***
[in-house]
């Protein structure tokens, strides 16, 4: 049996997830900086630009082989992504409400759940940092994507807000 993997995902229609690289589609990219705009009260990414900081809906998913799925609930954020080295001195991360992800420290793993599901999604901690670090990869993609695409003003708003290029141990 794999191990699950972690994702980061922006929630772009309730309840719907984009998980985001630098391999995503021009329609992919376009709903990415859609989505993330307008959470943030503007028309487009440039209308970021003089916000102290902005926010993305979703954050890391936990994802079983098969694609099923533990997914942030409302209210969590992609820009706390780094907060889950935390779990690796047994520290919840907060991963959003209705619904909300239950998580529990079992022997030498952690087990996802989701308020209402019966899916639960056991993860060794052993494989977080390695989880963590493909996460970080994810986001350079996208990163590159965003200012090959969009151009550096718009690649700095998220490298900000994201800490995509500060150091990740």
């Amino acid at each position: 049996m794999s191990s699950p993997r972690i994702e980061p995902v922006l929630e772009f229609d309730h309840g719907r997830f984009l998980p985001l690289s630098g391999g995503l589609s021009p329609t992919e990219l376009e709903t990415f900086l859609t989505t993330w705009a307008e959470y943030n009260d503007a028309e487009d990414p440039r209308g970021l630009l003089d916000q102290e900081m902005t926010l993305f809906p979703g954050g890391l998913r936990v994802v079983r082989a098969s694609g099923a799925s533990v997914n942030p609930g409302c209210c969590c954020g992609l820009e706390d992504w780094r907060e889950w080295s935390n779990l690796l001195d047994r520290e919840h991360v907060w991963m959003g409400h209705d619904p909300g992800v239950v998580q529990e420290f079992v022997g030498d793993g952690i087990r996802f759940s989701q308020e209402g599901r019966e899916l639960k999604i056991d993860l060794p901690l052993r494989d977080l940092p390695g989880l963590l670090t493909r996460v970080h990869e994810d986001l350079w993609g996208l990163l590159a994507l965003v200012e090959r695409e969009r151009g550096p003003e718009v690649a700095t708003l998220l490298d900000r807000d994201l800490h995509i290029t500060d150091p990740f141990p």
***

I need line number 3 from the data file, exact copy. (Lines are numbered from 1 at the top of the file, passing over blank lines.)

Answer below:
């Amino acid at each position: 049996m794999s191990s699950p993997r972690i994702e980061p995902v922006l929630e772009f229609d309730h309840g719907r997830f984009l998980p985001l690289s630098g391999g995503l589609s021009p329609t992919e990219l376009e709903t990415f900086l859609t989505t993330w705009a307008e959470y943030n009260d503007a028309e487009d990414p440039r209308g970021l630009l003089d916000q102290e900081m902005t926010l993305f809906p979703g954050g890391l998913r936990v994802v079983r082989a098969s694609g099923a799925s533990v997914n942030p609930g409302c209210c969590c954020g992609l820009e706390d992504w780094r907060e889950w080295s935390n779990l690796l001195d047994r520290e919840h991360v907060w991963m959003g409400h209705d619904p909300g992800v239950v998580q529990e420290f079992v022997g030498d793993g952690i087990r996802f759940s989701q308020e209402g599901r019966e899916l639960k999604i056991d993860l060794p901690l052993r494989d977080l940092p390695g989880l963590l670090t493909r996460v970080h990869e994810d986001l350079w993609g996208l990163l590159a994507l965003v200012e090959r695409e969009r151009g550096p003003e718009v690649a700095t708003l998220l490298d900000r807000d994201l800490h995509i290029t500060d150091p990740f141990p």